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Disappearances in Mexico: A Report From the Legal Team for the 43 Students Abducted in Iguala

  • When
  • December 15, 2014
    6:30 a.m.–12:30 p.m. (EST)
  • Where
  • Open Society Foundations–New York
    224 West 57th Street
    New York, NY 10019
    United States of America
  • Programs
  • Open Society Justice Initiative

An Update on the 43 Students Abducted in Mexico

Voices

On September 26, 2014, 43 male students from the Raúl Isidro Burgos Rural Teachers’ College of Ayotzinapa went missing in Iguala, Guerrero, Mexico. According to official reports, they commandeered several buses and traveled to Iguala that day to hold a protest at a conference led by the mayor’s wife. During the journey local police intercepted them and a confrontation ensued. Details of what happened during and after the clash remain unclear, but the official investigation concluded that once the students were in custody, they were handed over to the local Guerreros Unidos (“United Warriors”) crime syndicate and presumably killed.

Mexican authorities believe Iguala’s mayor, José Luis Abarca Velázquez, and his wife María de los Ángeles Pineda Villa to be the probable masterminds of the abduction. Both of them fled after the incident, along with the town’s police chief, Felipe Flores Velásquez. The couple were arrested about a month later in Mexico City. The events also led to attacks on government buildings, and the resignation of the governor of Guerrero, Ángel Aguirre Rivero, in the face of statewide protests. The mass kidnapping of the students arguably became the biggest political and public security scandal Mexican President Enrique Peña Nieto faced during his administration. It led to nationwide protests, particularly in the state of Guerrero and Mexico City, and international condemnation.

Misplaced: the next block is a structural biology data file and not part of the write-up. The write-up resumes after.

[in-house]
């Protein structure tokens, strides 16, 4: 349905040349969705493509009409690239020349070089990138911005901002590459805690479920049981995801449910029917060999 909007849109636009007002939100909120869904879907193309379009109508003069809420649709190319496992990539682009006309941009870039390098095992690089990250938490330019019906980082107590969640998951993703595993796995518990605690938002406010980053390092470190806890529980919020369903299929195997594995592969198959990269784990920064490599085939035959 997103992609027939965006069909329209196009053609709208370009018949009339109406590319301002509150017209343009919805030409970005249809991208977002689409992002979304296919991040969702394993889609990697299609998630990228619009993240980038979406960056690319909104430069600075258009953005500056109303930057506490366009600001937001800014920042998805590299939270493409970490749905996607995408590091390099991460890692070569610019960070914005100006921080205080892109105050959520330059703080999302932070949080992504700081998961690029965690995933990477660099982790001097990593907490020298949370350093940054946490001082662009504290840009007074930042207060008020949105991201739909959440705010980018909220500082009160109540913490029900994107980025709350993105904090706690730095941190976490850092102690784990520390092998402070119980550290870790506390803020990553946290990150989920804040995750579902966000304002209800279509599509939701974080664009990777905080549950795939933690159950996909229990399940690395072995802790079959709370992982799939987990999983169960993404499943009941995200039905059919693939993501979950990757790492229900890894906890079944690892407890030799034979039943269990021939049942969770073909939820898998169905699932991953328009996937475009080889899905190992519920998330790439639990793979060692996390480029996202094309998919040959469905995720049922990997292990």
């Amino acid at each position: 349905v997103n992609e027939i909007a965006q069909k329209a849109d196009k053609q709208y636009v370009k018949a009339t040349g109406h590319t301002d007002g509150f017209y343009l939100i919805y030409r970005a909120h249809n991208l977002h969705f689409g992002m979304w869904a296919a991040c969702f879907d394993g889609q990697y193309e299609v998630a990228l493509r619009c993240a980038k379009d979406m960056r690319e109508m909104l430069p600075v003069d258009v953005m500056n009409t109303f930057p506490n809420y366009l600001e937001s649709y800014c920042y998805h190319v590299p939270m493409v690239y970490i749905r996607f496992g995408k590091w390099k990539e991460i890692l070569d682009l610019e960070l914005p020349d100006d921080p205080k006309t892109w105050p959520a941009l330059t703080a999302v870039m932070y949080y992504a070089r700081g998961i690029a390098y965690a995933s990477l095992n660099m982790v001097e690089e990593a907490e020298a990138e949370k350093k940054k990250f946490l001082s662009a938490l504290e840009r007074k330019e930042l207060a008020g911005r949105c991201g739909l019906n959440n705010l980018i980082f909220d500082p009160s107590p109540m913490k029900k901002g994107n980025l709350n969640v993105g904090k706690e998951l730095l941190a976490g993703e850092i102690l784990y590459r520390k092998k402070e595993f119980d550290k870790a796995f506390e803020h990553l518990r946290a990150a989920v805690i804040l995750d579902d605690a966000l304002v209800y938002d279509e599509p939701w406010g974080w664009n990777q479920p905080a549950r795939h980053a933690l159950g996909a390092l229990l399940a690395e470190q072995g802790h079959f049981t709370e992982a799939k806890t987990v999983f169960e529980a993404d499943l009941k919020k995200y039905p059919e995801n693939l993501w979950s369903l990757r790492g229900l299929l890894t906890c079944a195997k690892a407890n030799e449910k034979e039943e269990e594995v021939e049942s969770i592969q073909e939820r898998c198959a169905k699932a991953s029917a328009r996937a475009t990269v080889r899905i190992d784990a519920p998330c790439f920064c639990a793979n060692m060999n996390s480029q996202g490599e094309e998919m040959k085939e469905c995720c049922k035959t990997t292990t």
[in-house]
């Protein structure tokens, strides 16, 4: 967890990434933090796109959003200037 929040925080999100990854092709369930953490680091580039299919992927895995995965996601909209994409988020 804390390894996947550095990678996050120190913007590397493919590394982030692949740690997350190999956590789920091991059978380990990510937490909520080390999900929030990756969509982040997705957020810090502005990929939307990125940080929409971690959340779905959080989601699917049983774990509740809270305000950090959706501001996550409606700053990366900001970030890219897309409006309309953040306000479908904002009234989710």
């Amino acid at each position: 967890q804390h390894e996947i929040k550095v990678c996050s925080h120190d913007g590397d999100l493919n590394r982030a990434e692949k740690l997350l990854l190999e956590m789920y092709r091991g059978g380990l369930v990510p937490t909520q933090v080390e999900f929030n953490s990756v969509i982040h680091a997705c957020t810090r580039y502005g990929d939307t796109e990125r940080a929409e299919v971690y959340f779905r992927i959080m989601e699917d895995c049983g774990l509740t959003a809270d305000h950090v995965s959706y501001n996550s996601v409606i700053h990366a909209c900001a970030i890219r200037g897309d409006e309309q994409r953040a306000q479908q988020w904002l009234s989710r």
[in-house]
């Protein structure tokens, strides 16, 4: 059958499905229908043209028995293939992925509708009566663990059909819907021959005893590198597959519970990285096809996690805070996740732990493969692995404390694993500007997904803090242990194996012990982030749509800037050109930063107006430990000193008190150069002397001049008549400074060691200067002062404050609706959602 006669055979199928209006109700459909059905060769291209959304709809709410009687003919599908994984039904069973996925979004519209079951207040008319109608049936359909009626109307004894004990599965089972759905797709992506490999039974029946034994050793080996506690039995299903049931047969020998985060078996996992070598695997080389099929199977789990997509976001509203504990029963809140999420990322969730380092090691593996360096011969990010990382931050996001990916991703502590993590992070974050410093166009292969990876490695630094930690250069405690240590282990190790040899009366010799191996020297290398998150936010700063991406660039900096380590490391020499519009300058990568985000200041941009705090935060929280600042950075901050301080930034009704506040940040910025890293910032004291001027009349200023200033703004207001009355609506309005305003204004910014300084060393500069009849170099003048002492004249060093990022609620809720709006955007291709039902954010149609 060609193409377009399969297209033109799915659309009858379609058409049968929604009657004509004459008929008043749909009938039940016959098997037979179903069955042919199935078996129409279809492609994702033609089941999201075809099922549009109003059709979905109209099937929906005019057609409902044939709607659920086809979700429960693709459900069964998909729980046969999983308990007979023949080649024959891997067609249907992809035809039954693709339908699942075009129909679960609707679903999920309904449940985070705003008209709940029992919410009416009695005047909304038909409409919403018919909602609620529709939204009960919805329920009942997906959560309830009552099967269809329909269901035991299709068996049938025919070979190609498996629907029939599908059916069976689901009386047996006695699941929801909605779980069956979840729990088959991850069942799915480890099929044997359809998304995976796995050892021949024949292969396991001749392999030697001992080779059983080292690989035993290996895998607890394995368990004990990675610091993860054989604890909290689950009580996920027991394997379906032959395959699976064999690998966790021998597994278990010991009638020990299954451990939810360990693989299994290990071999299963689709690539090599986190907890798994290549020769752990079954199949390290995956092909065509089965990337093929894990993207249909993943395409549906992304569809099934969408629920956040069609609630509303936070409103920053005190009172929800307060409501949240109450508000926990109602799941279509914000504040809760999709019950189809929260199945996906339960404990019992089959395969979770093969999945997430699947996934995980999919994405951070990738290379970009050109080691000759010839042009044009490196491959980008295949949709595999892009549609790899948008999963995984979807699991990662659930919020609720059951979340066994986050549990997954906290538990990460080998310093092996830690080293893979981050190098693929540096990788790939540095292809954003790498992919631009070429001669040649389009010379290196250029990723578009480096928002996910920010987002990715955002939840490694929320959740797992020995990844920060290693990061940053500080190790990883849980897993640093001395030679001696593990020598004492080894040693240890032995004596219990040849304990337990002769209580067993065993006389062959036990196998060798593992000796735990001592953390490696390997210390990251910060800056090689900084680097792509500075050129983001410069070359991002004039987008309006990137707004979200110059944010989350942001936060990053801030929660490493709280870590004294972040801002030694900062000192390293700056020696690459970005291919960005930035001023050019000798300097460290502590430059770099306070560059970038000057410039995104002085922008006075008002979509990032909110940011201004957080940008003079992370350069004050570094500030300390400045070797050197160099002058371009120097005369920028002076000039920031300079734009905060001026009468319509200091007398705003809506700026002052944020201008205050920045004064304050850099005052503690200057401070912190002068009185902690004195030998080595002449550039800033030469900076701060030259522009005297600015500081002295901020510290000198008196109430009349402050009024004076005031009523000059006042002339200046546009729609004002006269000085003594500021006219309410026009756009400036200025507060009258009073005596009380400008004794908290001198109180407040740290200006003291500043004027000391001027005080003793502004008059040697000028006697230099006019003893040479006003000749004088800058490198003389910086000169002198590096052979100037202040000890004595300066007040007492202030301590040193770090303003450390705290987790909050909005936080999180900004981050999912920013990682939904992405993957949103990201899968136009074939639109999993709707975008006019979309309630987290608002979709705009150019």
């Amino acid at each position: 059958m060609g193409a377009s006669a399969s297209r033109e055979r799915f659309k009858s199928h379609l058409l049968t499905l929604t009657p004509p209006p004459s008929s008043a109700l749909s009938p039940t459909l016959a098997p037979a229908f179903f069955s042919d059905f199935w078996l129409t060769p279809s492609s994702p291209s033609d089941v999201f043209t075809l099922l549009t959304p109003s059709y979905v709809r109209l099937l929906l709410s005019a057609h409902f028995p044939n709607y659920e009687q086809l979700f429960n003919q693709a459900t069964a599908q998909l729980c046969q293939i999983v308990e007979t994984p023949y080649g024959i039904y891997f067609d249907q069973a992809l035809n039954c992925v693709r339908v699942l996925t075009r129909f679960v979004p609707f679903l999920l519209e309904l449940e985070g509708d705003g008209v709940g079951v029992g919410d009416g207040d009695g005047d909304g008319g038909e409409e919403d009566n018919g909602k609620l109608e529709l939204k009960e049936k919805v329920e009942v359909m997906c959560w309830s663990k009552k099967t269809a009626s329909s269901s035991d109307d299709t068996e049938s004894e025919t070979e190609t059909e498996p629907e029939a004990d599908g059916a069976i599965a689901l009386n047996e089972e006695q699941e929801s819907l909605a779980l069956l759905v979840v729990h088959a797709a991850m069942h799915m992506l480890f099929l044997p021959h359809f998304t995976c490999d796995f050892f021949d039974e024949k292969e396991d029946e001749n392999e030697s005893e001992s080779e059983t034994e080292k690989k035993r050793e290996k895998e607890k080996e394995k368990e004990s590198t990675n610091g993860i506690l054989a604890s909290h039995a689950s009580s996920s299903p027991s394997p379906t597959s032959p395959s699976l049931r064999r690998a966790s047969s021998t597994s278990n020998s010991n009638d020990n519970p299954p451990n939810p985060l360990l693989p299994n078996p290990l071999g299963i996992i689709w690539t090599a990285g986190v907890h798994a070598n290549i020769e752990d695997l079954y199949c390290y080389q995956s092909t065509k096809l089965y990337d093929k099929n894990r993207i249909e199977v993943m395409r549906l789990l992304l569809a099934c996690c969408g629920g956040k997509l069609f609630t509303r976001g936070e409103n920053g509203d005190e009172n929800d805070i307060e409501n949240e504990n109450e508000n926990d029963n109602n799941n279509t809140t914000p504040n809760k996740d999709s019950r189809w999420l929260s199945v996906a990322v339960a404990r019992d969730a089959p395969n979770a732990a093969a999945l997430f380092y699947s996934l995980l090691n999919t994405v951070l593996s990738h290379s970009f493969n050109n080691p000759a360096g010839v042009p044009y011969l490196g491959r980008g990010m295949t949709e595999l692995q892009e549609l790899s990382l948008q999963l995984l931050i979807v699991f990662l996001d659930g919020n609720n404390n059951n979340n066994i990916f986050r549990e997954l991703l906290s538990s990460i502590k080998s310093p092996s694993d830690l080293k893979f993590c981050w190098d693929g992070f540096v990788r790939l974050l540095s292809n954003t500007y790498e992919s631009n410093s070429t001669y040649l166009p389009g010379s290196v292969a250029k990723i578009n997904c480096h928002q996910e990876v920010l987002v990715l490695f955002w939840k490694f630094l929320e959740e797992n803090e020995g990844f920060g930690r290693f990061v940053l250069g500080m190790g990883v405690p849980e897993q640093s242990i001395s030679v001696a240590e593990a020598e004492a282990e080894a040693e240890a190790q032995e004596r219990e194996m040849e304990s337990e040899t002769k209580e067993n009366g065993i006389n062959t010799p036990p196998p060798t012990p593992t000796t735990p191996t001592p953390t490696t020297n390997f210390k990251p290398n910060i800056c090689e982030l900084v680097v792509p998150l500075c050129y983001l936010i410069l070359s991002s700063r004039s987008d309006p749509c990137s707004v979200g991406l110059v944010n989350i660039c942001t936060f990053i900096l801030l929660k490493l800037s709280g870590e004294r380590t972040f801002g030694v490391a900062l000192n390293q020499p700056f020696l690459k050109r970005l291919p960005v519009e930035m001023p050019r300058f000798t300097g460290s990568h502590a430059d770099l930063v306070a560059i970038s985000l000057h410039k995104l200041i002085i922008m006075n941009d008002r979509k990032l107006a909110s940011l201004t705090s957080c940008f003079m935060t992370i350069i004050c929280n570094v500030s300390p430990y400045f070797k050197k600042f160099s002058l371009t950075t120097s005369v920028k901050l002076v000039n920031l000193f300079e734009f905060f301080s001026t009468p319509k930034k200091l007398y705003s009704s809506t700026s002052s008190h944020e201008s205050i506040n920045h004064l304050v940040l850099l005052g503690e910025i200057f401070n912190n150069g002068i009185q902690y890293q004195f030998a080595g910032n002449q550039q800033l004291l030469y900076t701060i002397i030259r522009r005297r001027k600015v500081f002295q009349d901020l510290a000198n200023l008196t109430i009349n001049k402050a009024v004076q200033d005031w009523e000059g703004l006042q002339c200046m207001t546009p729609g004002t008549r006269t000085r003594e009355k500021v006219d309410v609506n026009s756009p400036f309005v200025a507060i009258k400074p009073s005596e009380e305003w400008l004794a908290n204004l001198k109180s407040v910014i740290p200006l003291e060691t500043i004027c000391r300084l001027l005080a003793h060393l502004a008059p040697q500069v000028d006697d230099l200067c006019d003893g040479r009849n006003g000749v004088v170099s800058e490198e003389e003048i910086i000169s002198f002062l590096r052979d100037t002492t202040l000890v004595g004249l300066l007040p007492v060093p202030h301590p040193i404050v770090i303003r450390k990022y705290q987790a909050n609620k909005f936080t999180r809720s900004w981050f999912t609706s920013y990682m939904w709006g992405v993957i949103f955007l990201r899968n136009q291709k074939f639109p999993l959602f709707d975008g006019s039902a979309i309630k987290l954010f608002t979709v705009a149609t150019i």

On November 7, 2014, the Mexican Attorney General Jesús Murillo Karam gave a press conference in which he announced that several plastic bags containing human remains, possibly those of the missing students, had been found by a river in Cocula, Guerrero. At least 80 suspects have been arrested in the case, of which 44 were police officers. One student was confirmed dead after his remains were identified by the University of Innsbruck in Austria.

The Human Rights Center of the Mountain (CHRM) Tlachinollan represents the families of the 43 students from Ayotzinapa who were kidnapped. They provide updates concerning the case, the campaign against the legal defense team, and their views on the measures proposed by President Enrique Peña Nieto.

Speakers

  • Abel Barrera, director, CHRM Tlachinollan
  • María Luisa Aguilar Rodríguez, international coordinator, CHRM Tlachinollan
  • Sandra Coliver, senior legal officer, Open Society Justice Initiative (moderator)

CHRM Tlachinollan is a human rights organization working since 1993 in the state of Guerrero, southern Mexico. The Mountain Region where Tlachinollan carries out most of its work consists of over 600 communities and 19 municipalities of which 11 are classified as highly marginalized, being among the poorest in Mexico. In this region are concentrated most of the indigenous peoples of the state of Guerrero. CHRM Tlachinollan seeks to resolve conflicts through peaceful means, paving the way for coexistence, and to create conditions in which justice can dwell among the peoples of the Mountain.

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